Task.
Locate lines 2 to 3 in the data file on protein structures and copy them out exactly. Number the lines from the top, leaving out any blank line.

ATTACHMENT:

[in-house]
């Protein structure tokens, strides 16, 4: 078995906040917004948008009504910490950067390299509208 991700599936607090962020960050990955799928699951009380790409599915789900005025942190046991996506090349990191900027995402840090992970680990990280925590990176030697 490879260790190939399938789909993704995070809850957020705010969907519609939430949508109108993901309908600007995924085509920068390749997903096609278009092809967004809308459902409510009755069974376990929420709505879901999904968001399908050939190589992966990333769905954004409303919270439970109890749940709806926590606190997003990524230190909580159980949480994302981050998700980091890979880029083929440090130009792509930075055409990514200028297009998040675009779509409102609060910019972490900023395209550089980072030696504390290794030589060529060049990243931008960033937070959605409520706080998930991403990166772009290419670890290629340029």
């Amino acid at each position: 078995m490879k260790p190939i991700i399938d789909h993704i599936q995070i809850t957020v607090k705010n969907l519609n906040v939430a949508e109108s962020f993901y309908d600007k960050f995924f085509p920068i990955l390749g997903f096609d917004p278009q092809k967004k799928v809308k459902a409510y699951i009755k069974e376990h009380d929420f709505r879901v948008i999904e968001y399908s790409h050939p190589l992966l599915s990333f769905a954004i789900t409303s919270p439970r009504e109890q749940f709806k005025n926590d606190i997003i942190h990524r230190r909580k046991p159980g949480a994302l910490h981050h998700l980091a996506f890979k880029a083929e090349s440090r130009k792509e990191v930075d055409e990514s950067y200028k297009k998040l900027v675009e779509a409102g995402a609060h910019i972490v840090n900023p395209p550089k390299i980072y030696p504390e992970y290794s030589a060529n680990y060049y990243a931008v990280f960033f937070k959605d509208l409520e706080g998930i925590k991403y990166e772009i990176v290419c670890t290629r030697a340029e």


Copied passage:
């Protein structure tokens, strides 16, 4: 078995906040917004948008009504910490950067390299509208 991700599936607090962020960050990955799928699951009380790409599915789900005025942190046991996506090349990191900027995402840090992970680990990280925590990176030697 490879260790190939399938789909993704995070809850957020705010969907519609939430949508109108993901309908600007995924085509920068390749997903096609278009092809967004809308459902409510009755069974376990929420709505879901999904968001399908050939190589992966990333769905954004409303919270439970109890749940709806926590606190997003990524230190909580159980949480994302981050998700980091890979880029083929440090130009792509930075055409990514200028297009998040675009779509409102609060910019972490900023395209550089980072030696504390290794030589060529060049990243931008960033937070959605409520706080998930991403990166772009290419670890290629340029």
């Amino acid at each position: 078995m490879k260790p190939i991700i399938d789909h993704i599936q995070i809850t957020v607090k705010n969907l519609n906040v939430a949508e109108s962020f993901y309908d600007k960050f995924f085509p920068i990955l390749g997903f096609d917004p278009q092809k967004k799928v809308k459902a409510y699951i009755k069974e376990h009380d929420f709505r879901v948008i999904e968001y399908s790409h050939p190589l992966l599915s990333f769905a954004i789900t409303s919270p439970r009504e109890q749940f709806k005025n926590d606190i997003i942190h990524r230190r909580k046991p159980g949480a994302l910490h981050h998700l980091a996506f890979k880029a083929e090349s440090r130009k792509e990191v930075d055409e990514s950067y200028k297009k998040l900027v675009e779509a409102g995402a609060h910019i972490v840090n900023p395209p550089k390299i980072y030696p504390e992970y290794s030589a060529n680990y060049y990243a931008v990280f960033f937070k959605d509208l409520e706080g998930i925590k991403y990166e772009i990176v290419c670890t290629r030697a340029e």